Use ls to find the files that are your project files. In this case, I have two: Barracuda and dys4ik 2006-02-28.
Install the Apple OSX Developer Tools if you don’t already have them.
Use the following command: SetFile -t PERF -c MOUP <project-file-name>substituting each project name in turn.
You’re not done. Your audio files may also be corrupted. Try loading the project into DP. Still problems? Getting a Resource file was not found (-193) error? Your DPII’s resource fork got lost, probably because you copied to a non-Mac system and back. Try these steps. Some guesswork may be required.
Download, install and run SoundHack.
Use File > Open Any (cmd-A) to open your first sound file from the Audio Files directory.
Use Hack > Header change (cmd-H) to assign the correct sample rate, number of channels and encoding. Most DP projects have single channel. You just have to know what the sample rate is (usually 44.1 or 48) and how many bits deep it is (8, 16, 24, 32 are most common). Press Save Info
Select File > Save a copy (cmd-S). Be sure to set the same bit depth here as you used in the file’s header, or SoundHack will do a conversion! Save a copy somewhere else, like your desktop. Be sure to save as the same name as the original file to prevent confusion later.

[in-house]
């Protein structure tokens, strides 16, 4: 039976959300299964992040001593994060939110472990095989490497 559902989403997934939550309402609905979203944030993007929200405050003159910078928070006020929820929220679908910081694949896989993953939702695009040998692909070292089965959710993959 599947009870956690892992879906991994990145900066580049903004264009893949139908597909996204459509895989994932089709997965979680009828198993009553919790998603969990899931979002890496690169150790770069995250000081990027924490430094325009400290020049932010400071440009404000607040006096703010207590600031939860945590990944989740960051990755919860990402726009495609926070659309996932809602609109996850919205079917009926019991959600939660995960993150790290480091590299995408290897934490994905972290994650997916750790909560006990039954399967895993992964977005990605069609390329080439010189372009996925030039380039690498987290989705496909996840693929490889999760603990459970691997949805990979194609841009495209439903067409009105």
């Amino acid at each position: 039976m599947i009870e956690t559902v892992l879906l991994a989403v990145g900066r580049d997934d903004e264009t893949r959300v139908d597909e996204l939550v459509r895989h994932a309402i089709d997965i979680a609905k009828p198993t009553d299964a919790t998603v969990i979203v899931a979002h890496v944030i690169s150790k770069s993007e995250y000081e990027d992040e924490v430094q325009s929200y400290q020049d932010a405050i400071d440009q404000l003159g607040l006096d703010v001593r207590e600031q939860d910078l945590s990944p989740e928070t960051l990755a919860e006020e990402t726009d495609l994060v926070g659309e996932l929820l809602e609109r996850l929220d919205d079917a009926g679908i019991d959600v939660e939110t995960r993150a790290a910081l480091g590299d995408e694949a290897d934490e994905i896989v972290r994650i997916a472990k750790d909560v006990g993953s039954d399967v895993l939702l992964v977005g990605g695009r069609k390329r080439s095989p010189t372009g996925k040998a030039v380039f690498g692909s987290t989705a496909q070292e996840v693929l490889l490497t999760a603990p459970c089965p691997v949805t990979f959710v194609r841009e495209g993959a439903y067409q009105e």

Navigate to where you saved the file and double-click to open in your favourite sound program. This could be QuickTime, AudioFinder, DSP-Quattro, or even DP itself. Play to make sure it sounds right. If not, you got the sample rate or number of bits wrong. Go back to SoundHack and try again.
Painstakingly repeat this for each of your sound files. This could take a while.
In the DP project folder, move your Audio Files folder aside. Place all of the newly patched files into a new folder called Audio Files.
Try re-opening the project in DP. You should be able to pick up where you left off.
Too many computer crashes tonight caused this to get posted very late.
After Mr. Neilathotep made the suggestion, it had to come out. Here’s a short interpretation of The Rainbow Connection on banjo, double bass and analogue synthesized flute. This really was done in an hour, though computer crashes had me screwing around with getting the damn thing out of my DAW for about 3 more hours. :/